Example Achilles Taping
- Sit in a chair and cross the injured leg over the other, resting it just above the heel.
- With your heel flexed, anchor the tape starting in the bottom center of your foot and stretch the tape over the back of the heel, stopping about a ⅓ of the way up your calf.
- Rub the tape to create a strong bond.
- Fold a second strip in half and round the corners and cut it at the fold so you have two pieces.
- Take the first piece and tape it around the point of pain.
- If you have pain higher up in the calf, apply the second strip at that point in the same manner.
You can also try out some of these ankle braces for runners. Sometimes that can provide a little additional support and relief.
Features to Look for When Choosing Shoes for Achilles Tendonitis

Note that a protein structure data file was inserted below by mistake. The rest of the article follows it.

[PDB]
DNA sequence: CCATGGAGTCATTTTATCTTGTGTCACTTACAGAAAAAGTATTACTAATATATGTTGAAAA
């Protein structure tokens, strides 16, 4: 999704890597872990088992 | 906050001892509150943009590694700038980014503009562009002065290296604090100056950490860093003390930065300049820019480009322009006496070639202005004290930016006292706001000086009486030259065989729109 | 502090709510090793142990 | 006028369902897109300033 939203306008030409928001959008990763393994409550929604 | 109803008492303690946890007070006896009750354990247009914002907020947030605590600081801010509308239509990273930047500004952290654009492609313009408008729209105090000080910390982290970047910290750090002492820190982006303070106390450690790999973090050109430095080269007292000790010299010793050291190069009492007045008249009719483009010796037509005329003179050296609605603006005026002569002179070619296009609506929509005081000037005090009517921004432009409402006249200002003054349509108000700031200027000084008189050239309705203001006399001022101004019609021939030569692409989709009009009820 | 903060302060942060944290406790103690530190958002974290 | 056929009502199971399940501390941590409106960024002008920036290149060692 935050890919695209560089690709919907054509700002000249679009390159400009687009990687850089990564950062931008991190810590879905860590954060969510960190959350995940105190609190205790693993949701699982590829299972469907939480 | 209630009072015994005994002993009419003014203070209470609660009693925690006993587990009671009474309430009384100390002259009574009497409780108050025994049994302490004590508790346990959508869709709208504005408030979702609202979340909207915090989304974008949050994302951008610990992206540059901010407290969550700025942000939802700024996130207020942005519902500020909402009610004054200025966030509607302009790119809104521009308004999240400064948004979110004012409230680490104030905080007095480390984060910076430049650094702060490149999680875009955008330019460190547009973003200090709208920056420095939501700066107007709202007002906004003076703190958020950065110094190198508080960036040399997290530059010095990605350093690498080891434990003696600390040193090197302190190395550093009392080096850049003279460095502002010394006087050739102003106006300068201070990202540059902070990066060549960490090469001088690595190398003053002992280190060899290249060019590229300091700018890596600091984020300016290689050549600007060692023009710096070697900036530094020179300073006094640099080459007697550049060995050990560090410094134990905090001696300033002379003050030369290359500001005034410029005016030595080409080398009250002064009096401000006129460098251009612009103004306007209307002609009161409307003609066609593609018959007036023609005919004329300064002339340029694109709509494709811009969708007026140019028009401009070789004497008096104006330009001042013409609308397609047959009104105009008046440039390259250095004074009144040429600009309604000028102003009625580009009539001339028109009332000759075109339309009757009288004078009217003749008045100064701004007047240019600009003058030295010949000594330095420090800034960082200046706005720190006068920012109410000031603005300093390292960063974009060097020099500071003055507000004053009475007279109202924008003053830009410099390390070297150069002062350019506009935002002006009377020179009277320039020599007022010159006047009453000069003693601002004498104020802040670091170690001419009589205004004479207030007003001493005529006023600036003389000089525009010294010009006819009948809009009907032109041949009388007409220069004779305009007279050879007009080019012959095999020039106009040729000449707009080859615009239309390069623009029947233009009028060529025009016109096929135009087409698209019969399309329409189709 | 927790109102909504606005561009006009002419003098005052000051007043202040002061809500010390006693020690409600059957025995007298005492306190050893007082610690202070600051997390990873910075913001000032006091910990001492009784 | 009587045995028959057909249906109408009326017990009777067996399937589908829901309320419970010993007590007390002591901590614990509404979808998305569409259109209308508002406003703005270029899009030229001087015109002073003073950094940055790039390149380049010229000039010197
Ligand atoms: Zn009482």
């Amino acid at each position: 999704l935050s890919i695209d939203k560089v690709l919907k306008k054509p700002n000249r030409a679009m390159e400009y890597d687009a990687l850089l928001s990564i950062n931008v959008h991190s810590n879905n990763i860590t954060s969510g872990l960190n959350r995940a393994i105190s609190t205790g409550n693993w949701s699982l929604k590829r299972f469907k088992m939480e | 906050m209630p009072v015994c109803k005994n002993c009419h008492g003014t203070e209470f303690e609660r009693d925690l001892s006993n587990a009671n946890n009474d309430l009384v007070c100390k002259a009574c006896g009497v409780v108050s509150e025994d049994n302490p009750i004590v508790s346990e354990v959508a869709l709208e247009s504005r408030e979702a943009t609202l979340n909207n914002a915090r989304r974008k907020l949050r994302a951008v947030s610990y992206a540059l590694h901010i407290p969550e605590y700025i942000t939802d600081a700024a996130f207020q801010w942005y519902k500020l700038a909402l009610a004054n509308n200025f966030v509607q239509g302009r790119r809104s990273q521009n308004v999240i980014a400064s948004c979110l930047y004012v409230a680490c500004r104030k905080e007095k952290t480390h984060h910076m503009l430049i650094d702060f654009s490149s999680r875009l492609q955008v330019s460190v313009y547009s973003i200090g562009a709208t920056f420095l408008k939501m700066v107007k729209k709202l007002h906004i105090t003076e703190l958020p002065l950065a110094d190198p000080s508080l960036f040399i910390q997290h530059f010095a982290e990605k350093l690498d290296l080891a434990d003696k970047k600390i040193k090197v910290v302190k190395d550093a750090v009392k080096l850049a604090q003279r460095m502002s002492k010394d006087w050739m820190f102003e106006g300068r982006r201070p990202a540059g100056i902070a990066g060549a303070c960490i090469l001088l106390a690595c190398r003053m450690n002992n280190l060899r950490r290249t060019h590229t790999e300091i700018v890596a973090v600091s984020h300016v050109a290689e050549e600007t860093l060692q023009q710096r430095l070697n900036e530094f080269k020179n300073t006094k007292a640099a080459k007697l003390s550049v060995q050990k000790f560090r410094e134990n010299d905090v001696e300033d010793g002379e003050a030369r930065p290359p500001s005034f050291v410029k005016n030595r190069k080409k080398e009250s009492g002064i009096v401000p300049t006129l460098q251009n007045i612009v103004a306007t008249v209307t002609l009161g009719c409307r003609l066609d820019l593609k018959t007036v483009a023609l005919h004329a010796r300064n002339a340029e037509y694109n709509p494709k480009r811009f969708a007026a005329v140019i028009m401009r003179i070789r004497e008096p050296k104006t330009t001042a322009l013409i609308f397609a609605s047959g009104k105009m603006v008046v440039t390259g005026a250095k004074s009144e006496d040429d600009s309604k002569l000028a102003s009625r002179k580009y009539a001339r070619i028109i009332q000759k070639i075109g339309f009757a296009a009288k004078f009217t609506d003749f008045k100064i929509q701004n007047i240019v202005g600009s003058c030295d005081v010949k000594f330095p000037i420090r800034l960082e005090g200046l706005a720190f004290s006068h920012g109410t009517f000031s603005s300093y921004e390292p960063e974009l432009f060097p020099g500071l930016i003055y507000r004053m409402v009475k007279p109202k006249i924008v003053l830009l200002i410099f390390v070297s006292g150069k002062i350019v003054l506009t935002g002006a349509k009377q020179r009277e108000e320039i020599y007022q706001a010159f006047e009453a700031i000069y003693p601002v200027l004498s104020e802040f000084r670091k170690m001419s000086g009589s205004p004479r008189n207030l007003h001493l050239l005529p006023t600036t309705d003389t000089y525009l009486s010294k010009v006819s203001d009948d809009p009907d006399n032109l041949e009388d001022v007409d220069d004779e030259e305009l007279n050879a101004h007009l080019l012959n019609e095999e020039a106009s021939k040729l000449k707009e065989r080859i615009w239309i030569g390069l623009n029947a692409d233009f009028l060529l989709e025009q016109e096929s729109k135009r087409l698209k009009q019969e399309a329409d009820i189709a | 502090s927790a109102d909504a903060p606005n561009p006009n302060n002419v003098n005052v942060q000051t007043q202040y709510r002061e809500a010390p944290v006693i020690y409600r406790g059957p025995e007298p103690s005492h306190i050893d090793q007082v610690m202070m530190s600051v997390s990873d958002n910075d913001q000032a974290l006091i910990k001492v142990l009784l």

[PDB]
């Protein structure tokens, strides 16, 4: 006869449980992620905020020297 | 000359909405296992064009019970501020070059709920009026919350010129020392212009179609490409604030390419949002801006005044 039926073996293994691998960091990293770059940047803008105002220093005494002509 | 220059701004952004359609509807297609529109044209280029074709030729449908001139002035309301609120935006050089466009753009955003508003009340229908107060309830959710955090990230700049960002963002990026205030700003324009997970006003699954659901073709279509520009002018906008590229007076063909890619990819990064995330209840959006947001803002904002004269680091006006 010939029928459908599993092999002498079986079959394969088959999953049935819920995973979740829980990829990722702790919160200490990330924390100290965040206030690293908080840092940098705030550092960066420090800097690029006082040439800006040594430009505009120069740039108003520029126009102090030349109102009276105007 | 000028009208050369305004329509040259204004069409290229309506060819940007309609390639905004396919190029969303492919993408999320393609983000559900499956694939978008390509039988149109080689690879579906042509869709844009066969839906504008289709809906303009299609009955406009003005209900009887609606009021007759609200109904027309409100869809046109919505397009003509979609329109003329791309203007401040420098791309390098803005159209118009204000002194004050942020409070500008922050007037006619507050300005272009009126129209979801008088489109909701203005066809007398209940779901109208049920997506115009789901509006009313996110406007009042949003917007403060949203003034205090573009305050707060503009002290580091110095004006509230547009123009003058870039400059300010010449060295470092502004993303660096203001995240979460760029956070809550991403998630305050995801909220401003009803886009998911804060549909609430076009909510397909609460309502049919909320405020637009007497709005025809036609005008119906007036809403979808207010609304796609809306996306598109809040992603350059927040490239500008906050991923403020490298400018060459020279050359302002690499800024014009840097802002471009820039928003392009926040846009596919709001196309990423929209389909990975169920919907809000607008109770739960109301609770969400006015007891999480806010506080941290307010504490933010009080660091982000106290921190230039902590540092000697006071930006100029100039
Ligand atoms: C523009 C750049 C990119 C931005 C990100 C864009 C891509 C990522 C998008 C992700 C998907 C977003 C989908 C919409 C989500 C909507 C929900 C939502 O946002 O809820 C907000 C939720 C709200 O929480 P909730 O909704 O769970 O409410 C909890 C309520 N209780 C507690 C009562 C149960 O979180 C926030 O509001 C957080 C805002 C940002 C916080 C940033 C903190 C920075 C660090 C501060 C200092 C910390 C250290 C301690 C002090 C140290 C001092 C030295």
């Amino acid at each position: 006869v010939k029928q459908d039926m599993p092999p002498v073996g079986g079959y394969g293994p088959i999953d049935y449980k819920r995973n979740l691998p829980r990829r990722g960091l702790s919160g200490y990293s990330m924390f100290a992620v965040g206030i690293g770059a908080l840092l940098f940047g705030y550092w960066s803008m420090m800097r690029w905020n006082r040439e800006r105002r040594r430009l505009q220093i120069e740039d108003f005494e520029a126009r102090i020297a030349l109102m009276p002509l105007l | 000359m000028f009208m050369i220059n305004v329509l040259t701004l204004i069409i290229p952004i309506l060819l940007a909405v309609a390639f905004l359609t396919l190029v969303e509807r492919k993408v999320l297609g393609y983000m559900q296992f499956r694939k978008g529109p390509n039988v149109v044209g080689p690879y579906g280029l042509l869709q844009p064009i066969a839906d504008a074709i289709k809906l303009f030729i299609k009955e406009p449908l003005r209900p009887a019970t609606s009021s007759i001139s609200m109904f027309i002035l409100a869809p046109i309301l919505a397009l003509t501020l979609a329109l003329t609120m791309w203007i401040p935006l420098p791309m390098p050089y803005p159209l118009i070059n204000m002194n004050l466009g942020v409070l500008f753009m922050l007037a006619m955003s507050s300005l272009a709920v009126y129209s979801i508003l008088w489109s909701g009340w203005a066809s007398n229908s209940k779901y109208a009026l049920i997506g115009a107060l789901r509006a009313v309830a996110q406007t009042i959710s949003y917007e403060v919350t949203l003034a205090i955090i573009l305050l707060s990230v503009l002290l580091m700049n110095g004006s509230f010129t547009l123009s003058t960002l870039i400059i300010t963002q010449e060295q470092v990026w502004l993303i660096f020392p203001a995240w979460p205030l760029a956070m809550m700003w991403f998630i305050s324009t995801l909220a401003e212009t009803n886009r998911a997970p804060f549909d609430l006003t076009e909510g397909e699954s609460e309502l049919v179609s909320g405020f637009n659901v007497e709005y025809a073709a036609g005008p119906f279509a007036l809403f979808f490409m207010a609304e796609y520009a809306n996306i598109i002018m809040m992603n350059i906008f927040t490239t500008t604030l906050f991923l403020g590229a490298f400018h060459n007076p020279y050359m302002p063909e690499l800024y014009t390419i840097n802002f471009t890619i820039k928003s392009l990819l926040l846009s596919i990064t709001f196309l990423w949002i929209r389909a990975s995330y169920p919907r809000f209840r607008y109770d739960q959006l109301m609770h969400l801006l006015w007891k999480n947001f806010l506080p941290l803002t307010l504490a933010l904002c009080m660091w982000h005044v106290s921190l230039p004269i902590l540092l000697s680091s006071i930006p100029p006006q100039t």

When selecting running shoes for Achilles tendonitis, certain features can help alleviate pain and provide the necessary support and cushioning for a more comfortable running experience. Here are some factors to consider:
One important feature to consider when selecting shoes for Achilles tendonitis is heel cushioning. The Achilles tendon absorbs a significant amount of impact during running, and shoes with ample heel cushioning can help reduce the stress placed on the tendon.
Look for shoes that have a soft and cushioned heel to provide optimal shock absorption and minimize discomfort.
Opt for shoes that provide good arch support to prevent overpronation or excessive rolling of the foot. The arch of the foot plays a vital role in maintaining proper foot alignment and distributing forces evenly during running.
Shoes with good arch support can help prevent overpronation, which is when the foot rolls excessively inward, placing additional strain on the Achilles tendon. And so, if you have high arches or flat feet, you’ll also want to take that into account when looking for the shoe that’s right for you.